Even when we know better, sometimes life gets the better of us, and the pendulum can swing too far in the other direction, throwing us way off course. But for Lindvall, “balance is everything,” and she makes a concerted effort to keep her life running on an even keel. “We all want to feel we have purpose,” she says. “I feel my biggest purpose is raising healthy kids with values and virtue. I choose to work less and be a mom more. It goes by so fast. Now that my boys are teenagers, I have much more time to invest into a career. It’s fun!” Another way she maintains a level head is through her daily spiritual practice. “It’s the only way I can cope,” she says. “Either prayer, walk in nature, or breathing meditation—all of these things connect me with my highest self and break the mold of the human self that usually gets in my way. If I skip this part of my morning, I will feel it. Especially if I skip more than one day. Then the crazy starts.”

WE HAVE TO REMEMBER THAT THEY HAVE TO MAKE THEIR OWN MISTAKES. THIS IS HOW THEY GROW AND LEARN.

Taking quality time for herself is so crucial to Lindvall’s daily routine and sanity. “I run a hot bath and tell my kids unless someone is hurt, do not bother me. This is my time. Hot water, essential oils, and nice music can be so healing and peaceful. If you don’t take care of you, how can you take care of anyone else? Time management is also a must. I eliminate things that don’t align with my values like wasting time on too much social media, TV, and gossip. I make time for kids, friends, health, meditation, cooking.”

While it sounds like Lindvall has it all together, she isn’t immune to life’s ebb and flow of highs and lows. She’s made her fair share of mistakes along the way too. But the key is to learn from them. Her advice? “Be careful who you fall in love with,” she admits. “We can love a lot of people, but not everyone is a good partner for us. It’s best to find someone who aligns with similar morals and belief systems and has similar interests so that you can enjoy life together. I also learned perception is everything. What we choose to focus on becomes our experience. So now I am careful to direct my mind toward things I want to create, not the things I’m afraid of.”

We all know that being a parent to a baby or toddler is physically demanding (and exhausting), but perhaps one of the hardest things about being a mom is when your kids grow up. As Lindvall enters the teenage phase of her sons’ lives, she agrees that imagining them leaving the nest isn’t something that’s talked about often, and we may feel unprepared when it comes around. “It’s true,” she laments. “I watch old videos of when my boys were sweet little innocent beings. Now, sometimes, they get annoyed with me or don’t want my attention anymore. I also watched them change dramatically over a matter of a year or two.”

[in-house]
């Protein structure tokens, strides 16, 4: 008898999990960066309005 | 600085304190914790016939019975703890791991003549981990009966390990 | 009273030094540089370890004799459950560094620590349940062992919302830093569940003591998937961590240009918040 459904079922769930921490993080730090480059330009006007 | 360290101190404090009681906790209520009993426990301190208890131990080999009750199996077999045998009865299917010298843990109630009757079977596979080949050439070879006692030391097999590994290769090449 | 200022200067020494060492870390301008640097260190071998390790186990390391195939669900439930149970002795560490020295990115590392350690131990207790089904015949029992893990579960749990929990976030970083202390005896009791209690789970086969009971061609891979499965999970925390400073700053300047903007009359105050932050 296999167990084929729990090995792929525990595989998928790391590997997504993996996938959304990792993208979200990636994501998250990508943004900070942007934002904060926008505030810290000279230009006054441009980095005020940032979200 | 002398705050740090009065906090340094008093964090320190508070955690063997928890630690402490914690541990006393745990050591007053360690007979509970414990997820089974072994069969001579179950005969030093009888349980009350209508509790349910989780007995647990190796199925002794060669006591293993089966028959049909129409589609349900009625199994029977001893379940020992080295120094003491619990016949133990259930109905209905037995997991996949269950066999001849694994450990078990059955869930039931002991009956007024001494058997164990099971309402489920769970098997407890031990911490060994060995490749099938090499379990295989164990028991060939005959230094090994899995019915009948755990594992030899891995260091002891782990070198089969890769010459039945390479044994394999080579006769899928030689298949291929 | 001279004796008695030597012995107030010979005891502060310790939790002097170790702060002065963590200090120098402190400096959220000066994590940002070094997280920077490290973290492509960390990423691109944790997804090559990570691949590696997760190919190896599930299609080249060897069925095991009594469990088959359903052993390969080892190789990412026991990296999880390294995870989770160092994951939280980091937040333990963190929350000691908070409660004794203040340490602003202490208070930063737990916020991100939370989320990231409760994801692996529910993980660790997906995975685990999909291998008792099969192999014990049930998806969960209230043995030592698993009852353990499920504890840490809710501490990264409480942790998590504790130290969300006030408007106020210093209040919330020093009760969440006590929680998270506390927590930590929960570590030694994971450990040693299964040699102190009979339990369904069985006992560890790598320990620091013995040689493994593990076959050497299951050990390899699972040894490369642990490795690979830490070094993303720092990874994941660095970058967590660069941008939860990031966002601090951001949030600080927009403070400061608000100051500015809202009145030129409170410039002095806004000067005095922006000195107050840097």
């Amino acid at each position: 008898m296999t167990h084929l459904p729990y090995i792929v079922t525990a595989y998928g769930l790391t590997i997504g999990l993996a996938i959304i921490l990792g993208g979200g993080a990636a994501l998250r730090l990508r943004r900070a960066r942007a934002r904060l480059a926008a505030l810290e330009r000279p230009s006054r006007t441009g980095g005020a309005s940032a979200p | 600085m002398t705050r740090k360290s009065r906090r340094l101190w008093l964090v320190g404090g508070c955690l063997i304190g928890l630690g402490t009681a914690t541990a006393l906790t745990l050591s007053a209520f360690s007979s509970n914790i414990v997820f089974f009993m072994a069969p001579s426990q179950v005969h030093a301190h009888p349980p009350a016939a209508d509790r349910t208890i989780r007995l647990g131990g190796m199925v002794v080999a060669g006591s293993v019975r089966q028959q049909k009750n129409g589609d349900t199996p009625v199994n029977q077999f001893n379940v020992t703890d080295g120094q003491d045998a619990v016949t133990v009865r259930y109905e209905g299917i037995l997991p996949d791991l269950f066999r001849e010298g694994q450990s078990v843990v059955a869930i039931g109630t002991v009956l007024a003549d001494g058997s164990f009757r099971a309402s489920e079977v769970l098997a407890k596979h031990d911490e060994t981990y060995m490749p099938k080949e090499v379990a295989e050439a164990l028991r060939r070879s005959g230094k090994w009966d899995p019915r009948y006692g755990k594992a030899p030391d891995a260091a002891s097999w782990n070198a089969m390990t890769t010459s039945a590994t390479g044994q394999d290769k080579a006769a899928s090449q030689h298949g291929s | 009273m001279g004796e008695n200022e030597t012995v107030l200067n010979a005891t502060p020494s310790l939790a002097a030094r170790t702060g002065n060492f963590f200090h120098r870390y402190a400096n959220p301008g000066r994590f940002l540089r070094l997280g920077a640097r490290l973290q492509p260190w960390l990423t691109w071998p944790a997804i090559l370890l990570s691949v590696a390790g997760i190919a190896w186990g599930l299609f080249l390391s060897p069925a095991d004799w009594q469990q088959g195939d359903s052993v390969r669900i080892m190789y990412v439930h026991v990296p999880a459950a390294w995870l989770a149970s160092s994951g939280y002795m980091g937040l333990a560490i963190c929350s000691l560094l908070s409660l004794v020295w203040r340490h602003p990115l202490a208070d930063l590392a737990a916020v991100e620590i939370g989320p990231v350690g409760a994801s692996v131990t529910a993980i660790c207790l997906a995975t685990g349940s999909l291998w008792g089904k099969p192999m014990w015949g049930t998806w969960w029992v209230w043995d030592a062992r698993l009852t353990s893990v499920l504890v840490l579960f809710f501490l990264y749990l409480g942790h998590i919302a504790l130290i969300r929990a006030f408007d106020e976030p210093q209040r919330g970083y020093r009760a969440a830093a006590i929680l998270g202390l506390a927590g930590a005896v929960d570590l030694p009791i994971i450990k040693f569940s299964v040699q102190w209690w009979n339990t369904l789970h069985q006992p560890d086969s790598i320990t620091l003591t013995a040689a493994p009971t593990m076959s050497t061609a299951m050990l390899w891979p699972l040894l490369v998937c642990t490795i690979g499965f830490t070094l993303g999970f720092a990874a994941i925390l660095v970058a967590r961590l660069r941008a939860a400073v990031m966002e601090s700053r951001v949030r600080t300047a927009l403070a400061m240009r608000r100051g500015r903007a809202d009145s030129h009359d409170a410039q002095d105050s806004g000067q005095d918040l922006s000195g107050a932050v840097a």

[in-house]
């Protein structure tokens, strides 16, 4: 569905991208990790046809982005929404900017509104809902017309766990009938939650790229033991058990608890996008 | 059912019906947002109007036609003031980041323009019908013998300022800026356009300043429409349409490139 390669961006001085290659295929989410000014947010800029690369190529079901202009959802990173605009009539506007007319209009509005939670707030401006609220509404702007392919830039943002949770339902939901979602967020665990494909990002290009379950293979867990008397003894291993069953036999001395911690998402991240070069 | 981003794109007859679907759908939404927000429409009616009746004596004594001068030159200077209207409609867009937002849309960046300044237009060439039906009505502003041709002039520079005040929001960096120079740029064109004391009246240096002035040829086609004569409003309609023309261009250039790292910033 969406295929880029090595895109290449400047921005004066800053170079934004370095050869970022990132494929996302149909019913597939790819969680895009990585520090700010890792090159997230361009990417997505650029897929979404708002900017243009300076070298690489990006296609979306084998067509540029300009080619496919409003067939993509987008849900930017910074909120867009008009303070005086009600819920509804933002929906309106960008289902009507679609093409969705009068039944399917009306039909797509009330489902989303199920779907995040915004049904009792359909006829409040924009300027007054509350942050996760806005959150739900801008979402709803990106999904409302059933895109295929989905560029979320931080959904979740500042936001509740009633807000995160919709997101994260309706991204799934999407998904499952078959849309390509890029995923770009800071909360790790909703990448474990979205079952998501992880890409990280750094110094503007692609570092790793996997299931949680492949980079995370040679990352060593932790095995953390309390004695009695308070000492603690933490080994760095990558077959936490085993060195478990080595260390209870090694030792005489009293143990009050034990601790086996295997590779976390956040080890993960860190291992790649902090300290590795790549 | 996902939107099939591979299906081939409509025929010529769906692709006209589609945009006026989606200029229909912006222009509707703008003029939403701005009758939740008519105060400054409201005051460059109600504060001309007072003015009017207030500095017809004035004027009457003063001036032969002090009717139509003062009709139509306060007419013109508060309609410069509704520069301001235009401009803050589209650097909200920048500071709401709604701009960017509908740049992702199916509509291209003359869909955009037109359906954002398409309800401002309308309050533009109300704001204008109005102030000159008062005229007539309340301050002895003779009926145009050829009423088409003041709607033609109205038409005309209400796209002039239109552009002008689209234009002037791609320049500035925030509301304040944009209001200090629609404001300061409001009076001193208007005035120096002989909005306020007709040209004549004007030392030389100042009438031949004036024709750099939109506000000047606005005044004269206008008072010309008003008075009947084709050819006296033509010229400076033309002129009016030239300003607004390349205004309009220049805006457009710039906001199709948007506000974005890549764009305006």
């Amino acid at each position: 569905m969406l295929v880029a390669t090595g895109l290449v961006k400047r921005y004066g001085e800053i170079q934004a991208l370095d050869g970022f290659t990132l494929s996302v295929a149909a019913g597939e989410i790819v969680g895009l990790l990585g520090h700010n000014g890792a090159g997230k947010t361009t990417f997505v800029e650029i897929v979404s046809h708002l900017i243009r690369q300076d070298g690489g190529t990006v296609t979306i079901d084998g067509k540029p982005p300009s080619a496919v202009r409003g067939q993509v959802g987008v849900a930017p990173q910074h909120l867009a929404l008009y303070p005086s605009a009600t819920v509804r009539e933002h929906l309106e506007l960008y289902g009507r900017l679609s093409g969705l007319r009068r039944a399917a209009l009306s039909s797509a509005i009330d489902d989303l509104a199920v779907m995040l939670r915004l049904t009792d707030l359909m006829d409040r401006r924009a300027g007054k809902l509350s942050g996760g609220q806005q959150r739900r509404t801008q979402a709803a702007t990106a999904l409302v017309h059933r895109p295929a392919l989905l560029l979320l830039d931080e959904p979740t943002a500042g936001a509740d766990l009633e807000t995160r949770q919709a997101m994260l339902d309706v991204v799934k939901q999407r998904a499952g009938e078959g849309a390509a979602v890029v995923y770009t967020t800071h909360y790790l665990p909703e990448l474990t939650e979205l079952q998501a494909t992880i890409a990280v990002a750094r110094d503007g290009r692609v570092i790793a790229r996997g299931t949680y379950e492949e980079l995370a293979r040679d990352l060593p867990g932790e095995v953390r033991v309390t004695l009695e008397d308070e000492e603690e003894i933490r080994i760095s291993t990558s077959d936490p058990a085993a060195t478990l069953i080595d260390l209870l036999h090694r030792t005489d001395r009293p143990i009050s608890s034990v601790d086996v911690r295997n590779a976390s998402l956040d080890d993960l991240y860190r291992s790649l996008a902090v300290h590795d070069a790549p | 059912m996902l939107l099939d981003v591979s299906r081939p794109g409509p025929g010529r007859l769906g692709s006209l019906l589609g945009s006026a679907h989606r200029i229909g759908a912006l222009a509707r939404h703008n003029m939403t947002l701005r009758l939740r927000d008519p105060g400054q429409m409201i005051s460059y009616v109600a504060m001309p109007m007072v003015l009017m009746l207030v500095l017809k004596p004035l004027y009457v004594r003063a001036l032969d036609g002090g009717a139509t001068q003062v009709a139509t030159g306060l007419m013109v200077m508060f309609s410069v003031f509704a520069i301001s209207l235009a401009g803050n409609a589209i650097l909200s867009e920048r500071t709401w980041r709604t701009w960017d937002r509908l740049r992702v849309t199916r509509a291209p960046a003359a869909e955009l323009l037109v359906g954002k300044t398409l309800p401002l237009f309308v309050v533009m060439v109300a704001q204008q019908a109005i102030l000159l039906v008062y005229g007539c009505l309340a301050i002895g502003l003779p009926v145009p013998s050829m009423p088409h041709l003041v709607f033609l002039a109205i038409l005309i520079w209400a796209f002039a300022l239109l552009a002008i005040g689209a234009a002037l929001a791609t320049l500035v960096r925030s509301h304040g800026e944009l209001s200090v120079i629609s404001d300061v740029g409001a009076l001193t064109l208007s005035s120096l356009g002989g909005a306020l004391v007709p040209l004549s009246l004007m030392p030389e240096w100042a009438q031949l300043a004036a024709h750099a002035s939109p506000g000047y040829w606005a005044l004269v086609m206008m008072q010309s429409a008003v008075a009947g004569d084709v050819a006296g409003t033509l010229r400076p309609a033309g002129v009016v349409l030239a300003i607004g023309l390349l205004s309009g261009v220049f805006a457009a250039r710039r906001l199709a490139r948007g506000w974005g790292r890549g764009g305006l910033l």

“The most important thing is having healthy communication and trust. I want them to know they can talk to me about anything, and they do. They tell me more than most kids do because we established healthy communication and trust early on.” She also says it pays to remind yourself often that you were 15 once too. “And it’s normal to be hormonal and figuring out who you are, so compassion and patience are key. We also have to remember that they have to make their own mistakes. We cannot protect them from everything. This is how they grow and learn. We can just hope we instill good discernment. I also love family meetings with a talking stick. We always seem to resolve issues this way, and everyone feels heard.”

One benefit of having older children is that she has more time to herself. Now she can dedicate that to projects she’s passionate about, such as the Article 22 collaboration we mentioned earlier. “I really liked what Article 22 was doing by taking melted-down shrapnel from war and turning it into jewelry,” she says. “I chose the mantra ‘I Am Love, I Am Light, I Am Peace’ to engrave onto the shrapnel to spread a message of peace. I like the concept of ‘Peace Begins in Me,’ so that’s what I named the collection.” The design incorporates sacred geometry in gold or silver, which is layered on top of the shrapnel. “It looks really pretty with the layered effect,” says Lindvall. “I also like the mantra facing toward the person wearing it, like a personal message or reminder. Sacred geometry is something I have always been interested in. It’s the Fibonacci sequence. It’s the perfection of man and nature. It’s what connects all of us. It’s mathematics and music. It’s everything. It’s creation. I figured, what better design to represent transformation and peace?” We couldn’t agree more